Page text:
Do you know how much protein you should be getting in a day? The recommended daily allowance (RDA) in order to not be protein deficient, is 0.36 grams per pound of body weight. However, if you’re working out regularly, trying to build muscle, or focused on beating a personal record at the gym, you’re going to need more. Think closer to 0.72 grams per pound, according to PubMed Central.
Why protein powder, though? Why not just eat more food that’s high in protein? Here are a few reasons people choose protein powder as a supplement:
- They’re active, and protein powder smoothies or shakes help them reach their RDA of protein without having to worry about going overboard on other things in the process, like sugars or carbs that might be in food.
- Throwing together a protein shake is much easier than cooking an extra meal.
- Protein shakes are (arguably) tastier than high-protein foods like chicken or broccoli.
- Making a protein shake is more affordable than buying one from your favorite smoothie place or getting takeout to meet your protein quota.
- Protein shakes are an easy way for people who eat plant-based diets to get the protein they need.
- More protein equals more strength. Sometimes active people experience extreme fatigue during or after workouts because they’re not getting enough protein.
Tips for Taking Protein Powder
Buy quality protein powder.
Read the ingredients before you buy a protein powder. You’ve heard this advice before, and it’s especially important when it comes to protein powder because supplements like protein are not regulated by the FDA. Consequently, there are a lot of protein powders on the shelf packed with ingredients that are difficult for your body to digest. Choose wisely.
Pick protein types and portions based on your goals.
There are many types of protein powders available. They all come from either dairy, eggs, rice, or peas. The proteins of these ingredients are extracted and concentrated to make protein powder. Dairy, eggs, rice, and peas can make seven types of protein powder.
- Whey. Made from dairy, whey protein is the #1 choice for individuals trying to build muscle. Like all animal proteins, whey is a complete protein, meaning it gives your body the 9 essential amino acids it can’t make on its own.
- Casein. This protein also comes from milk. Casein digests and absorbs very slowly into the system, which makes it good for fasts, even short ones like overnight.
- Egg. Eggs are the only non-animal protein source that’s complete. Another unique benefit of eggs is that in regards to quality and digestibility, they score highest among all whole foods. Egg protein is made from only egg whites, not the yoke, in order to reduce the amount of fat in the supplement.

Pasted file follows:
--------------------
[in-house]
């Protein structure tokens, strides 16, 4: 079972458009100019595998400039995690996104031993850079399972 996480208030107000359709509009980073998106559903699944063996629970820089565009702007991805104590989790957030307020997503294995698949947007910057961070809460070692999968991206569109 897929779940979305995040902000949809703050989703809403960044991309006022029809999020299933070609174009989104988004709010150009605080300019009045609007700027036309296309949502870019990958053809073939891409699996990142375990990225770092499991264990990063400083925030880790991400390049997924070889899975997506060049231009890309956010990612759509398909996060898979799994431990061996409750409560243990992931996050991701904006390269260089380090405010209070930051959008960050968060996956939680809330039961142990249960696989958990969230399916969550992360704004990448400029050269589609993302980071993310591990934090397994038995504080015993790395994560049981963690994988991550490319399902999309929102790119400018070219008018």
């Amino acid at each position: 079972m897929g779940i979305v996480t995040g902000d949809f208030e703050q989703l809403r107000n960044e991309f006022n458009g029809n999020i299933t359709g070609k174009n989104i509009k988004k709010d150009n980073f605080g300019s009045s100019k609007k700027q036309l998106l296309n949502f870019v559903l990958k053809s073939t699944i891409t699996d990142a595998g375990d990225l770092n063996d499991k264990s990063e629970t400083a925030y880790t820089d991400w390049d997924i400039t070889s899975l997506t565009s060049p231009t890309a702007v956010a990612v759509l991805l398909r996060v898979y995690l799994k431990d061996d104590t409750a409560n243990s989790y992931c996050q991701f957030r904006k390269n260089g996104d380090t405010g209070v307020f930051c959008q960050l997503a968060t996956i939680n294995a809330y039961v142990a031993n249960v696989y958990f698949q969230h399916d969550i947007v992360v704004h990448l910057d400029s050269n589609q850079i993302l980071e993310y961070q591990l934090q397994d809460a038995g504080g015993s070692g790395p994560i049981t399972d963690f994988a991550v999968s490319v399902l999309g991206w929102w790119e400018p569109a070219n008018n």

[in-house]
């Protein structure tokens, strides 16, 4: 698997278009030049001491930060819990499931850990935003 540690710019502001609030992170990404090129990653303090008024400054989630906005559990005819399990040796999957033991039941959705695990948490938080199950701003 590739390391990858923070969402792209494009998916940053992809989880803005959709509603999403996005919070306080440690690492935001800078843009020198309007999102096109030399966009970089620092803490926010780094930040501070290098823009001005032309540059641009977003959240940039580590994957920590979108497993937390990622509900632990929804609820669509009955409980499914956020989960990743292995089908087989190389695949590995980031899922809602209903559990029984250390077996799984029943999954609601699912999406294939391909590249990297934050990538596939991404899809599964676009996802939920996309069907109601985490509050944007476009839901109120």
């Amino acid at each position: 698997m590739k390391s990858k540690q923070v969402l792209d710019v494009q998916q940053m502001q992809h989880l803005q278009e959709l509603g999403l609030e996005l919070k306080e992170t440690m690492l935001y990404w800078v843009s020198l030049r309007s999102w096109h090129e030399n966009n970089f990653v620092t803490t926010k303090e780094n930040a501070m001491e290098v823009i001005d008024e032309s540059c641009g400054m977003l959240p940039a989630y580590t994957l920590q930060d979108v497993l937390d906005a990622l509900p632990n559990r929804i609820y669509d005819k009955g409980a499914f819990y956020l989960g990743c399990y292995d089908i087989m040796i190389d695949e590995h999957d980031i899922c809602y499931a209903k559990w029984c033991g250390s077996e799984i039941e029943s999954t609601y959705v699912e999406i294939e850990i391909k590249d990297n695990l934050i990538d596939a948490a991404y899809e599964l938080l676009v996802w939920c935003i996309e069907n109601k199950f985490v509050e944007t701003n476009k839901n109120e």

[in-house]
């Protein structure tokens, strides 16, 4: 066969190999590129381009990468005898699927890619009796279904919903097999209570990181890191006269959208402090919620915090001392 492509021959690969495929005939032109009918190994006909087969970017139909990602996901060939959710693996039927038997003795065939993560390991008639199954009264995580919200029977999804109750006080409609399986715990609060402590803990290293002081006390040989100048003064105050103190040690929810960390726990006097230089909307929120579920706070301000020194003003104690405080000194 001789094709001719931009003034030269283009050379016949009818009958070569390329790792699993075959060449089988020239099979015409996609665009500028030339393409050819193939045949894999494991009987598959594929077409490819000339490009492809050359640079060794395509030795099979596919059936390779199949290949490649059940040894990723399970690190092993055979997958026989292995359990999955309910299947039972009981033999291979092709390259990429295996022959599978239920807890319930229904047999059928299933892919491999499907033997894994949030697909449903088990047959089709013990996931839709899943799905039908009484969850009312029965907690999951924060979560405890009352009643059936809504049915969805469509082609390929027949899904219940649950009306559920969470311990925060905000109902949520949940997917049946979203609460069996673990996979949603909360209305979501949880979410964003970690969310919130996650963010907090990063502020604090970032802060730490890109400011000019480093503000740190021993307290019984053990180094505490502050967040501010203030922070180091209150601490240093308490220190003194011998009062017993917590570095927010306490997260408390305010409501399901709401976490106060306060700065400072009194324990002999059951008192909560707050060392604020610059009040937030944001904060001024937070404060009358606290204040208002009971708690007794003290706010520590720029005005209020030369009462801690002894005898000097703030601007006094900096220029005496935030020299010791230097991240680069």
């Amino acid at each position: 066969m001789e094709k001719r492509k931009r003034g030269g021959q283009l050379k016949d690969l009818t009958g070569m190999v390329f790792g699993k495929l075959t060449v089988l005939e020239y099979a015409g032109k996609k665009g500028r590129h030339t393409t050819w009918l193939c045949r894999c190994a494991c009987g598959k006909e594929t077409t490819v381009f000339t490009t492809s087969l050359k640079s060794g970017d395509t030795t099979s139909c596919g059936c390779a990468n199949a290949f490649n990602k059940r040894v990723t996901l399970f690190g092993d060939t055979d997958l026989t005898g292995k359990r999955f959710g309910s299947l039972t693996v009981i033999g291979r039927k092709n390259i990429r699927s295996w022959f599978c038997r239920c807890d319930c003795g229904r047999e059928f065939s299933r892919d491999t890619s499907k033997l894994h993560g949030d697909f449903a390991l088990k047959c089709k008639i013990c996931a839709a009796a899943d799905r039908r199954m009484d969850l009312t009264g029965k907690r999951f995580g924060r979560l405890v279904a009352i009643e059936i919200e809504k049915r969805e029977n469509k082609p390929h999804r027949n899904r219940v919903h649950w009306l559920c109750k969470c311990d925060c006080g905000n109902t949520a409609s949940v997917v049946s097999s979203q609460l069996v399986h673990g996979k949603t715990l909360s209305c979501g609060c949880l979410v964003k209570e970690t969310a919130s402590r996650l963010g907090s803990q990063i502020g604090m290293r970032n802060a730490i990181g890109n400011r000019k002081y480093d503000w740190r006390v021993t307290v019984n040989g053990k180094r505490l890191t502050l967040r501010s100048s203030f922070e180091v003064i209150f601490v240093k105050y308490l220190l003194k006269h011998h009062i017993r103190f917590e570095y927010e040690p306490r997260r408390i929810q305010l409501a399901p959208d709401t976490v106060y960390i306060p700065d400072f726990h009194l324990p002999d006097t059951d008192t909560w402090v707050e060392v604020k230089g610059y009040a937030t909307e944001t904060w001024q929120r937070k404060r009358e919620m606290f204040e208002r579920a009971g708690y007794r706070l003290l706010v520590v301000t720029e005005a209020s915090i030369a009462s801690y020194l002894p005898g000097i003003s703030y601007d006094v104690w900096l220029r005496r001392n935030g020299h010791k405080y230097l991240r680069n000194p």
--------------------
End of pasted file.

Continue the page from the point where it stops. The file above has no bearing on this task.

- Pea. Peas are a high-fiber legume, which contain 8 of the 9 essential amino acids. Pea protein contributes to overall muscle health, but its ability to increase muscle mass is still debated.
- Brown Rice. While more research needs to be done on brown rice, the general consensus is that it’s not optimal for building muscle. If muscle composition is your ultimate focus, stick to whey protein. Brown rice protein technically has all of the 9 essential amino acids, but it is too low in lysine to be considered a complete protein.
- Hemp Plant. Two major advantages of hemp protein are that it is rich in omega-3 fatty acids, and it is easily digested by the body. Due to hemp’s recent gains in popularity, insufficient studies have been done on the plant to determine how it compares to other protein supplements.
- Plant Combinations. Many plant-based protein powders will use a combination of plants such as chia seeds, peas, flax seeds, hemp and quinoa in order to create a protein mix that includes all of the 9 essential amino acids. Because they’re high in fiber, plant proteins are digested slowly, which means your body may not be able to access all of the proteins it needs right after exercise.
As far as portions go, you can’t really overdose on protein, However, any protein that your body doesn’t burn will be stored as fat. That’s why it’s important to pay attention to how much you’re burning versus how much you’re ingesting.
Take your protein shake when it works for you.
The long-held belief has been that you should always take your protein within the 30-minute anabolic window after your workout. While you certainly can do that, studies have shown (though, it is still hotly debated) that taking protein before a workout versus during the anabolic window has little effect on performance and muscle growth. So, take your protein when you want it. The important thing is that you take it the same day of your workout in order to meet your recommended daily allowance.
Sugar is not the answer.
Chances are, your protein powder already has sugar in it. Adding more is going to undermine any gains you may otherwise get from the supplement. If you’re really struggling with the chalky flavor of your protein powder, try a different brand, or opt for a flavor like chocolate or strawberry. You can also add honey or fresh fruit to sweeten up your shake.
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